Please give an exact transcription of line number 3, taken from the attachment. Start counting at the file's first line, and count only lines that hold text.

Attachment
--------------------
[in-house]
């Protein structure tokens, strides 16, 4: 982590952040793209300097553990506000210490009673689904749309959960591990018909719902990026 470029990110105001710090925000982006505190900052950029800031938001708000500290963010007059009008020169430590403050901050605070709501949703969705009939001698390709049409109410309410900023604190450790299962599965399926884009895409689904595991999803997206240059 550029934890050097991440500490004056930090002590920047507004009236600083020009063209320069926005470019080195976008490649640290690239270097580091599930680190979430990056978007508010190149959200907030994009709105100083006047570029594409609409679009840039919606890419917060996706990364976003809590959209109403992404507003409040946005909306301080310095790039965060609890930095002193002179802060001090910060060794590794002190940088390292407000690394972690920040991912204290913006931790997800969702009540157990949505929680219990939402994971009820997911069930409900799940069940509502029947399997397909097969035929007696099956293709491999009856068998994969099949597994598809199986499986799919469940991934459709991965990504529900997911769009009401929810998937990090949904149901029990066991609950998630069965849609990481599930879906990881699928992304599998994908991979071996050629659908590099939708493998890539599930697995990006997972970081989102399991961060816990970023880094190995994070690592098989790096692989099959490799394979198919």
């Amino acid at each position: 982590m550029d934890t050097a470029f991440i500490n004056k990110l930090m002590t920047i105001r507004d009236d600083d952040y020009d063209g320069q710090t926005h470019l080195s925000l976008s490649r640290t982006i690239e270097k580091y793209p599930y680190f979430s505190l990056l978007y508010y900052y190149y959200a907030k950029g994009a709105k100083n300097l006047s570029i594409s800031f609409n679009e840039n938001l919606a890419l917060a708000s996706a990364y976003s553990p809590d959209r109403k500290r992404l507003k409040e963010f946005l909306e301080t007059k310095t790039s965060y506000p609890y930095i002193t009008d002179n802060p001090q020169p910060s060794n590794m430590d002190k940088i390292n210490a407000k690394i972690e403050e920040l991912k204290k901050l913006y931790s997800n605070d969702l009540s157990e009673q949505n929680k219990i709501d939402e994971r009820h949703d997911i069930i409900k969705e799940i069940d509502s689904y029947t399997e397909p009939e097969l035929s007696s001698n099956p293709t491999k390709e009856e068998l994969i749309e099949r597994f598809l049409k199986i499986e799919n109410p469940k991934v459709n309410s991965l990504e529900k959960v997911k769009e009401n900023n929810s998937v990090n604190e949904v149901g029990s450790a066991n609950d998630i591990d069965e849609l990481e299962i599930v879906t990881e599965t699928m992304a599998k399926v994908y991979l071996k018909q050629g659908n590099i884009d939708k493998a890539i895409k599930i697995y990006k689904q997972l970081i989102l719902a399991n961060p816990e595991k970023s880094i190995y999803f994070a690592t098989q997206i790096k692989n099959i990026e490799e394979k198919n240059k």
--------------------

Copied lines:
């Amino acid at each position: 982590m550029d934890t050097a470029f991440i500490n004056k990110l930090m002590t920047i105001r507004d009236d600083d952040y020009d063209g320069q710090t926005h470019l080195s925000l976008s490649r640290t982006i690239e270097k580091y793209p599930y680190f979430s505190l990056l978007y508010y900052y190149y959200a907030k950029g994009a709105k100083n300097l006047s570029i594409s800031f609409n679009e840039n938001l919606a890419l917060a708000s996706a990364y976003s553990p809590d959209r109403k500290r992404l507003k409040e963010f946005l909306e301080t007059k310095t790039s965060y506000p609890y930095i002193t009008d002179n802060p001090q020169p910060s060794n590794m430590d002190k940088i390292n210490a407000k690394i972690e403050e920040l991912k204290k901050l913006y931790s997800n605070d969702l009540s157990e009673q949505n929680k219990i709501d939402e994971r009820h949703d997911i069930i409900k969705e799940i069940d509502s689904y029947t399997e397909p009939e097969l035929s007696s001698n099956p293709t491999k390709e009856e068998l994969i749309e099949r597994f598809l049409k199986i499986e799919n109410p469940k991934v459709n309410s991965l990504e529900k959960v997911k769009e009401n900023n929810s998937v990090n604190e949904v149901g029990s450790a066991n609950d998630i591990d069965e849609l990481e299962i599930v879906t990881e599965t699928m992304a599998k399926v994908y991979l071996k018909q050629g659908n590099i884009d939708k493998a890539i895409k599930i697995y990006k689904q997972l970081i989102l719902a399991n961060p816990e595991k970023s880094i190995y999803f994070a690592t098989q997206i790096k692989n099959i990026e490799e394979k198919n240059k």